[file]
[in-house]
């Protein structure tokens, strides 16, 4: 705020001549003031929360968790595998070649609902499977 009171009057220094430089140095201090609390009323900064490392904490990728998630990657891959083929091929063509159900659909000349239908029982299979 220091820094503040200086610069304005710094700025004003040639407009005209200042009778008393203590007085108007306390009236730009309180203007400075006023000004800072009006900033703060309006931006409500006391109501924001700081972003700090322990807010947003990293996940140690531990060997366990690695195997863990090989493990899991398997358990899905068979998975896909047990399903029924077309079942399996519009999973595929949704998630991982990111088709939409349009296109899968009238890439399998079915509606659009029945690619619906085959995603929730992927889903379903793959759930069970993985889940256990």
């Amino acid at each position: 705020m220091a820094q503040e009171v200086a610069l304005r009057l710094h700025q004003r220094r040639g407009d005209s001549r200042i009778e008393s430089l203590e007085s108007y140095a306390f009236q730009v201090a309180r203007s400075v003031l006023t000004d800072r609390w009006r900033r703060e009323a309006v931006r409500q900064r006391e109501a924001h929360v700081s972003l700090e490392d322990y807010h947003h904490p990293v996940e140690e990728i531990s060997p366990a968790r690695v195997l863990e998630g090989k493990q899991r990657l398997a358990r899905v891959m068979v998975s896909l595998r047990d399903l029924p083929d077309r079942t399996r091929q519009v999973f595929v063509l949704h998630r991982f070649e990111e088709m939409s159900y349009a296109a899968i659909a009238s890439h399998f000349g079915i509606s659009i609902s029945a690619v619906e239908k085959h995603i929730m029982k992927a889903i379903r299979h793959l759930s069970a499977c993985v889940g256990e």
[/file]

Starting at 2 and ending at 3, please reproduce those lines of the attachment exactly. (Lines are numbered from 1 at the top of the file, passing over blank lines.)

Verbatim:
């Protein structure tokens, strides 16, 4: 705020001549003031929360968790595998070649609902499977 009171009057220094430089140095201090609390009323900064490392904490990728998630990657891959083929091929063509159900659909000349239908029982299979 220091820094503040200086610069304005710094700025004003040639407009005209200042009778008393203590007085108007306390009236730009309180203007400075006023000004800072009006900033703060309006931006409500006391109501924001700081972003700090322990807010947003990293996940140690531990060997366990690695195997863990090989493990899991398997358990899905068979998975896909047990399903029924077309079942399996519009999973595929949704998630991982990111088709939409349009296109899968009238890439399998079915509606659009029945690619619906085959995603929730992927889903379903793959759930069970993985889940256990």
């Amino acid at each position: 705020m220091a820094q503040e009171v200086a610069l304005r009057l710094h700025q004003r220094r040639g407009d005209s001549r200042i009778e008393s430089l203590e007085s108007y140095a306390f009236q730009v201090a309180r203007s400075v003031l006023t000004d800072r609390w009006r900033r703060e009323a309006v931006r409500q900064r006391e109501a924001h929360v700081s972003l700090e490392d322990y807010h947003h904490p990293v996940e140690e990728i531990s060997p366990a968790r690695v195997l863990e998630g090989k493990q899991r990657l398997a358990r899905v891959m068979v998975s896909l595998r047990d399903l029924p083929d077309r079942t399996r091929q519009v999973f595929v063509l949704h998630r991982f070649e990111e088709m939409s159900y349009a296109a899968i659909a009238s890439h399998f000349g079915i509606s659009i609902s029945a690619v619906e239908k085959h995603i929730m029982k992927a889903i379903r299979h793959l759930s069970a499977c993985v889940g256990e």